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the following question was asked in a recent microsoft interview

Given an unsorted array of size 5. How many minimum comparisons are needed to find the median? then he extended it for size n.

solution for 5 elements according to me is 6

1) use 3 comparisons to arrange elements in array such that a[1]<a[2] , a[4]<a[5] and a[1]<a[4]
a) compare a[1] and a[2] and swap if necessary
b) compare a[4] and a[5] and swap if necessary 
c) compare a[1] and a[4].if a[4] is smaller than a[1] , then swap a[1] wid a[4] and a[2] wid a[5]
2)if a[3]>a[2].if a[2]<a[4] median value = min(a[3],a[4]) else median value=min(a[2],a[5]) 
3)if a[3]<a[2].if a[3]>a[4] median value = min(a[3],a[5]) else median value=min(a[2],a[4]) 

can this be extended to n elements. if not how can we find median in n elements in O(n) besides quickselect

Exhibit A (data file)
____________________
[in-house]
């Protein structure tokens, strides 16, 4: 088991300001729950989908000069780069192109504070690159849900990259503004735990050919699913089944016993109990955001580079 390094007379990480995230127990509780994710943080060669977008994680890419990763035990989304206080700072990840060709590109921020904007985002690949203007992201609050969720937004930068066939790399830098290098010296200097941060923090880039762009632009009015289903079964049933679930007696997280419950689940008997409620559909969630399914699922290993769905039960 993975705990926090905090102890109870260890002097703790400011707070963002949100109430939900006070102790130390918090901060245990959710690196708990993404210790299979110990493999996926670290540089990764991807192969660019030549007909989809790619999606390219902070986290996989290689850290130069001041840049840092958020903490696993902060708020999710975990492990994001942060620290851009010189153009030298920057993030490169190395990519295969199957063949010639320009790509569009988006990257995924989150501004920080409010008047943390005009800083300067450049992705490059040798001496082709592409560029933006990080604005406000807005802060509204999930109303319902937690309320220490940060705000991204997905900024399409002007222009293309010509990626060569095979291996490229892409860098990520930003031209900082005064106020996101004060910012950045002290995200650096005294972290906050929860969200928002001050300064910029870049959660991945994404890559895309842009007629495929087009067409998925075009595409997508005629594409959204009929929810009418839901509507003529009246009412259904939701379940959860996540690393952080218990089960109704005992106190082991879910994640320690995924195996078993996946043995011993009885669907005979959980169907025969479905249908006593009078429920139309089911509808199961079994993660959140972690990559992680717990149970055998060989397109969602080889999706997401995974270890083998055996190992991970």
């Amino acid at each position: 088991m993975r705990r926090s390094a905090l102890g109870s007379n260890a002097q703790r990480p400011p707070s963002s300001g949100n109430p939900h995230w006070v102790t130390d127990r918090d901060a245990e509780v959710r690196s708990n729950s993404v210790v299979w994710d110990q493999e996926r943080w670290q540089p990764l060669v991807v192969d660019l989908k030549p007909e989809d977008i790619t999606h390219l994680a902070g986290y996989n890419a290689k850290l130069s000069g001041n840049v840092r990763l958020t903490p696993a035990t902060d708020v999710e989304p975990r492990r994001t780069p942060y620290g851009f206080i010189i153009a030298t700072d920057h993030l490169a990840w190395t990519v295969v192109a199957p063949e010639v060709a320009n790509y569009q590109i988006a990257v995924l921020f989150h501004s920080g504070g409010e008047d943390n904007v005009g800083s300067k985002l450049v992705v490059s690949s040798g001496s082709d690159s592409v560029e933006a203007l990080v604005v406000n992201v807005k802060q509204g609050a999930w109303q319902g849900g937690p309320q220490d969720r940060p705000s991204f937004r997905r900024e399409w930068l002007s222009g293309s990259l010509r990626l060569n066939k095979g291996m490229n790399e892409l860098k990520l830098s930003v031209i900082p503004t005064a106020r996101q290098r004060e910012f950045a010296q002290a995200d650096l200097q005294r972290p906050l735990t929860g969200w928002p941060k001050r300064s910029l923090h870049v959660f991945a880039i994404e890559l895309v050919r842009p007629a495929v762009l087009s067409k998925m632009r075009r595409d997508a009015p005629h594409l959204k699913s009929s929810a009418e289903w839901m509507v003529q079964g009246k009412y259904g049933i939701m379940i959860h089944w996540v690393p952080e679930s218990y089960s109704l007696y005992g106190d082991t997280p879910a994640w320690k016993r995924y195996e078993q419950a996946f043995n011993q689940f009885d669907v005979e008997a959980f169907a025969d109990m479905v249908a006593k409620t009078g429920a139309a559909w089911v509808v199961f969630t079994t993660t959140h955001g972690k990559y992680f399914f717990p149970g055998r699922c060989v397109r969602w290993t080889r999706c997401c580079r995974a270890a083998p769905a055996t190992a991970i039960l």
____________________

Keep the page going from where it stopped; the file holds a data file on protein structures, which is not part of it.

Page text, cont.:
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You might want to improve the markup of that a bit. There's an ordered list (1.) you can use and they nest too. –  Flexo Jul 5 '12 at 18:38
    
@akash: accept answers to your other questions (that is, click the 'green checkmark' if an answer answered your question). –  Claudiu Jul 5 '12 at 18:42
    
@Claudiu thanx. –  akash Jul 5 '12 at 18:43
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tysondw.blogspot.com/2009/09/… –  Colin D Jul 5 '12 at 18:46
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1 Answer 1

up vote 4 down vote accepted

The Select algorithm divides the list into groups of five elements. (Left over elements are ignored for now.) Then, for each group of five, the median is calculated (an operation that can potentially be made very fast if the five values can be loaded into registers and compared - 6 comparisons min). Select is then called recursively on this sublist of n/5 elements to find their true median.

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I can not understand what "load into registers" means, could someone please explain? –  Dimath Jan 9 '13 at 1:55

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